of life, all the cases measured manifested, but in veryvarious degrees, the symptoms of general rickets, as well asthe particular deformities of the limbs. The measurementswere made in exactly the same way as those upon thelimbs of healthy children of the same age (see Lecture I.),and the results of seventy-nine observations of ricketyinfants from cases six months old to those in which thedisease developed in the fourth year are here given.

about the deformities in this early wasting rickets is theshort time which the extreme or total arrest lasted as soonas the diet was rectified and proper hygienic habits,adopted. Although general wasting, with malnutritionand arrest of growth, is characteristic of the greatmajority of cases in the first year of life, the ruleis not invariable ; two out of the fourteen whoseaverage measurements are here given, while showing the

TABLE XI.-Comparative Growth of Childrcn tcith Rickets.

I have no observations on infants under six months.Infants are never, as far as my own experience goes,born rickety, and in any case such an occurrence isvery rare. In the first months of life, also, it is notcommon. From the sixth month to the end of thefirst year cases are much more frequently met with,presumably because errors of diet are beginning to becommitted. The limbs, even of healthy infants of fromsix to twelve months, are still very small and difficult tomeasure from reasons I have given before; and I have foundit necessary in cases in the first year to confine the observa-tions of the effects of rickets to the result of measurementsof the whole length of the body at two months’ intervals.Taking it that a healthy infant at birth should be about19 inches long if a male and 191’t- if a female, which is I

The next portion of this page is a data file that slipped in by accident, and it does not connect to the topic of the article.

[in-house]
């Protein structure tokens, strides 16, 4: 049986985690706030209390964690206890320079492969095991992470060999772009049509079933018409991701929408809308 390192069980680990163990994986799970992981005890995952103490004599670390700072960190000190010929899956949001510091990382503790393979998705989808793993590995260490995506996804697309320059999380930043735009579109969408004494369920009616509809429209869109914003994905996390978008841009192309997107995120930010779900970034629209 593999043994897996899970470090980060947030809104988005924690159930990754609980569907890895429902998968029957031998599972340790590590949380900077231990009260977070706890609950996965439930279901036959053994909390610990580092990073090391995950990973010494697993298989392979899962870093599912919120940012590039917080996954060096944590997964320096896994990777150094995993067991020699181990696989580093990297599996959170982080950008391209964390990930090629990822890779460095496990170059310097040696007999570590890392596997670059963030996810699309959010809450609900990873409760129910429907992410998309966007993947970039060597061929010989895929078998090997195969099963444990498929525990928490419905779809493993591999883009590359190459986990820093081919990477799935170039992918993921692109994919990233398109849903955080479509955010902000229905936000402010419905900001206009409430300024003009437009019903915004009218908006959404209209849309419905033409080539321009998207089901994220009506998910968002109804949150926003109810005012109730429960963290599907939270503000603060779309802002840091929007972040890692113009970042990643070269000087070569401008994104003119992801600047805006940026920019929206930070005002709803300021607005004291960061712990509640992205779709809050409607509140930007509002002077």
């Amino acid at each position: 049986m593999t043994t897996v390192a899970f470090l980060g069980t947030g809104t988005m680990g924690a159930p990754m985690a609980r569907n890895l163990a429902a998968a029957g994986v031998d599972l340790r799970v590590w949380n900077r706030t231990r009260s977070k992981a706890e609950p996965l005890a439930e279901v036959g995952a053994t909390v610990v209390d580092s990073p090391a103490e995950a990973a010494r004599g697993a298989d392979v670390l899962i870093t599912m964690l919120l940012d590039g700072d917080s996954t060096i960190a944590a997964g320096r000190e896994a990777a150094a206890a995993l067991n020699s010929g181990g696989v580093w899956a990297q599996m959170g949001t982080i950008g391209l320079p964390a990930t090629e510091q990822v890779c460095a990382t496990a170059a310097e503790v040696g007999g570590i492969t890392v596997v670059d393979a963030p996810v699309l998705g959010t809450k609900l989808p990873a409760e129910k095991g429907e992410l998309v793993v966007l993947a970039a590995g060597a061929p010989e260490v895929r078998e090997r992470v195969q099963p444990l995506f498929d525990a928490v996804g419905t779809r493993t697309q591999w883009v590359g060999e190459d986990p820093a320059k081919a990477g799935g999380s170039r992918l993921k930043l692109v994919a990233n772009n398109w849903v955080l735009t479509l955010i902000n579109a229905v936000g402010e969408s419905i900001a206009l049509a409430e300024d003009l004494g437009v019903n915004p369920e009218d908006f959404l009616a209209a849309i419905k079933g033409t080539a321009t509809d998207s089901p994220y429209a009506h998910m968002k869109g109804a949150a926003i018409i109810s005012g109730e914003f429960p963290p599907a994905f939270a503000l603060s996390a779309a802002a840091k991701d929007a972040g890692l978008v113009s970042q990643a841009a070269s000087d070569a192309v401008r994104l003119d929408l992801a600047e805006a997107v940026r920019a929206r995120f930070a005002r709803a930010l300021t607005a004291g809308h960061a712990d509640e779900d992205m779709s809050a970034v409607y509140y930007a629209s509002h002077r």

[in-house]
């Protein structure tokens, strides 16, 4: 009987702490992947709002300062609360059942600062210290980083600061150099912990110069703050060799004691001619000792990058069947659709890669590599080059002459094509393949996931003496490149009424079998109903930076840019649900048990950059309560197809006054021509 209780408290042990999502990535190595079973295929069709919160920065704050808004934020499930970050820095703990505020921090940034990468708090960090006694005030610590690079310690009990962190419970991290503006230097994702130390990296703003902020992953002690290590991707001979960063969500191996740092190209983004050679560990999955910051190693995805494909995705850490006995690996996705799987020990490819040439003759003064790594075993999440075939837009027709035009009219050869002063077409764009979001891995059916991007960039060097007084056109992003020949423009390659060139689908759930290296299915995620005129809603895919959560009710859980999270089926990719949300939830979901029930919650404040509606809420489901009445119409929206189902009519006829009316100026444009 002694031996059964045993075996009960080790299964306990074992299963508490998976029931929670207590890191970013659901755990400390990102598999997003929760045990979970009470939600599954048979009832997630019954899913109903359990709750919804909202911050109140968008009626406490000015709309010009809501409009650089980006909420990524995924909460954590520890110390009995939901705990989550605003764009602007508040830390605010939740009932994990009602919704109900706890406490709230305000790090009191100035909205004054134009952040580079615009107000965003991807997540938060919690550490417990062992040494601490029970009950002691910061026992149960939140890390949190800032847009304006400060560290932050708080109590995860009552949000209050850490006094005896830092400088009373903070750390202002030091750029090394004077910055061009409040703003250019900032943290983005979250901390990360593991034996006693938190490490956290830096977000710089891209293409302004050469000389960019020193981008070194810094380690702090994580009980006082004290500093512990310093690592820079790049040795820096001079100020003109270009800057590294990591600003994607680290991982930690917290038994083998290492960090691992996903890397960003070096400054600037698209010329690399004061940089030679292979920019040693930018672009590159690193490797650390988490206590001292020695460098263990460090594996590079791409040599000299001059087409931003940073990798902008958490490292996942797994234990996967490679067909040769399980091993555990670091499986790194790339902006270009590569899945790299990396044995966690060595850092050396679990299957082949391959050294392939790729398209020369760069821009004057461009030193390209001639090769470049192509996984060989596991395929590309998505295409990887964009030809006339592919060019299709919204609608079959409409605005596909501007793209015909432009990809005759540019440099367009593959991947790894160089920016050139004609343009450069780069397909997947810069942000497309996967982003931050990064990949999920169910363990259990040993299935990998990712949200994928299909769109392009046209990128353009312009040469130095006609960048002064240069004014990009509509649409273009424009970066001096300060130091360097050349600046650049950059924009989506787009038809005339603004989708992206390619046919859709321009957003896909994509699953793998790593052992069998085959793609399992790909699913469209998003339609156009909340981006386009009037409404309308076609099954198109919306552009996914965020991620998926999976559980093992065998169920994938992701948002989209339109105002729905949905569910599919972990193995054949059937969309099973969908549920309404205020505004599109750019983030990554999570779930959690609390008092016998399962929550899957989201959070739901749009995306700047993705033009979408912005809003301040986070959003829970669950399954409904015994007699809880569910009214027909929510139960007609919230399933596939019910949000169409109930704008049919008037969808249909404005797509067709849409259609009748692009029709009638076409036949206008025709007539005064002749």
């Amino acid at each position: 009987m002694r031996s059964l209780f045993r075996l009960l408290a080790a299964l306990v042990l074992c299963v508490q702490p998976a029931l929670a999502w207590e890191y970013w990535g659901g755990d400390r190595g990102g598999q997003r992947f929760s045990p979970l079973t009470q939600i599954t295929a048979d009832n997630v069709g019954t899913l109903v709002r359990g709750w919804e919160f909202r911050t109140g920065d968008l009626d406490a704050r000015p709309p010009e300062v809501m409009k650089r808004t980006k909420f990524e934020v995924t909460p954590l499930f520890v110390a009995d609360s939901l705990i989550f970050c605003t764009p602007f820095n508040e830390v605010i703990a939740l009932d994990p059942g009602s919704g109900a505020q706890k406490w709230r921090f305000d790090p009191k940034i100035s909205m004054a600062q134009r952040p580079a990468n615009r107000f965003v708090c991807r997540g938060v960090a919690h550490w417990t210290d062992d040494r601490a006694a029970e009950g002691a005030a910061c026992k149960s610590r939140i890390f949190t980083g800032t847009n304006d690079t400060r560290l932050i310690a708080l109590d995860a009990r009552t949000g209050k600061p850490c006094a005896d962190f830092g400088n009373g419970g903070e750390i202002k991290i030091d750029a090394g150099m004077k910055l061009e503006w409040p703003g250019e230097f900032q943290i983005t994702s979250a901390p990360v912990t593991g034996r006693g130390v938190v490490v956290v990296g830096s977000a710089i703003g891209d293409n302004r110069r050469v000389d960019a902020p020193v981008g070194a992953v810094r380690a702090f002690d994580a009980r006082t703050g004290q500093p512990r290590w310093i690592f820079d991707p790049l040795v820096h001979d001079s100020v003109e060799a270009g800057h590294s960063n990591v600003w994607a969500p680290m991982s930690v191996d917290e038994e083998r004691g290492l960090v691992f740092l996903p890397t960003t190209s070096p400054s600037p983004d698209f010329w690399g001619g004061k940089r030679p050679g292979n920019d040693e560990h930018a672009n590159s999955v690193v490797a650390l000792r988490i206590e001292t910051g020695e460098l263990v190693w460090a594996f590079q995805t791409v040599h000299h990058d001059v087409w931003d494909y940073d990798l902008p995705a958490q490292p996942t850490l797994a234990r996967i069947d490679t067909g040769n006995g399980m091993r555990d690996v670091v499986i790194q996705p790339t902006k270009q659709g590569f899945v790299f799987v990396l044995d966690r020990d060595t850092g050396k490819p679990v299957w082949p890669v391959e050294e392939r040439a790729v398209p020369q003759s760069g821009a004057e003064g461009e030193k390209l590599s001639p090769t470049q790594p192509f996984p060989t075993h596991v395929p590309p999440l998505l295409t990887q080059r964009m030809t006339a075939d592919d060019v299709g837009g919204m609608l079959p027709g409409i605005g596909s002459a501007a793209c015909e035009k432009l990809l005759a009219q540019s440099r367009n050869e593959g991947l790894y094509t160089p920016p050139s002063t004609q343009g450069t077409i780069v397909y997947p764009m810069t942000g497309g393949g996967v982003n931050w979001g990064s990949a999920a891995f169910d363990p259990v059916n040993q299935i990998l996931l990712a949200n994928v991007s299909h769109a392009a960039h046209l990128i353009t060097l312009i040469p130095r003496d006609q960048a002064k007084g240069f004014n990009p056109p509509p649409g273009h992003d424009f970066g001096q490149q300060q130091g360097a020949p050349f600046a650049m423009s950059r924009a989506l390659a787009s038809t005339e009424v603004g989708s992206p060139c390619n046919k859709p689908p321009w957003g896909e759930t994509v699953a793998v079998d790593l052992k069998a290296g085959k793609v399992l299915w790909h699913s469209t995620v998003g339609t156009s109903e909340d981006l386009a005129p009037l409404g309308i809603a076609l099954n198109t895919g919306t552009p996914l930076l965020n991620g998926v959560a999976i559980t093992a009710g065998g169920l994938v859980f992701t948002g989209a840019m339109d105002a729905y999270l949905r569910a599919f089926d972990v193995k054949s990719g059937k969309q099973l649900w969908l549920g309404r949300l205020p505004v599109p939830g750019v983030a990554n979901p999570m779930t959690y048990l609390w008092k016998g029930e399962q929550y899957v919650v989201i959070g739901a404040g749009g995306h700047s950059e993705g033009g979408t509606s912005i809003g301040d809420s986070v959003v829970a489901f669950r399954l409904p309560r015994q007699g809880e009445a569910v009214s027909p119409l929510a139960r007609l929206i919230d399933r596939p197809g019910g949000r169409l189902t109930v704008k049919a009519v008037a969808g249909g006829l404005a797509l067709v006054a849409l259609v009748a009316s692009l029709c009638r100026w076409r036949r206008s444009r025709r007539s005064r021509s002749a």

rather a low estimate, it will have increased to 26 or 27inches respectively by the end of the first year; but as thegrowth rate is throughout the whole time declining, it willnot be safe to allow more than 312 and 24 inches as thenormal rate for the second six months.Table XI. will show that in infants attacked with rickets

at this age the average rate is enormously reduced. Attwo months’ interval it was often impossible to make outany growth at all, although it rarely happened that thisstandstill was continued throughout the whole six months.When rickets develops so early as the end of the first

year, the symptoms are almost always severe, and especiallythe wasting of the limbs and the enlargement of the epi-physes. The enlarged abdomen, sallow skin, diarrhoea, andother signs of marasmus, which have been before described,are commonly present in an acute form. Speaking moreparticularly of the skeletal deformities, arrest of growthmay be even complete for three or four months, and is com-monly very well marked. It frequently happens that aninfant will seem to be even shorter at the end of its first yearthan it was at six months old. This, however, is apparentonly, and is due to the development of curvatures, whichare most marked in the thigh bone. The distortions of the

long bones are at this age much more general than they arein cases developed later; not only is the swelling of theepiphyses actually more marked, but the wasted conditionof the soft tissues makes them more apparent. The claviclesand bones of the upper extremity are at this time as sus-ceptible of curvature as the thigh and leg bones are, theshafts of all the long bones being so soft and yielding thatthe mere weight of the limbs is sufficient to produce theirdistortion; whereas, in later cases, the chief mechanicalcause of deformity is, as will be shown, the weight of thewhole body, the stress of which is borne chiefly by thelower extremities, so that the rest of the skeleton escapes.The effect of atmospheric pressure upon the chest walls isalso more marked now than later. This, aided perhapsby the pull on the diaphragm of the swollen liverand spleen, results in the well-known indrawn and con-stricted thorax. Before the twelfth month the soften-ing of the long bones may reach such a degree thatquasi-spontaneous fractures may take place, not at theepiphyses, but at the points of natural curvature, as in theS curve of the clavicle, the centre of the shaft of the femur,&c. ,* The lesion is hardly a fracture, but rather an un-usually sharp-angled yielding of the over-flexible shaft,without any real solution of continuity. It is not even agreenstick fracture. There is no callus, and the deformitycan often easily be reduced by the hand. Another point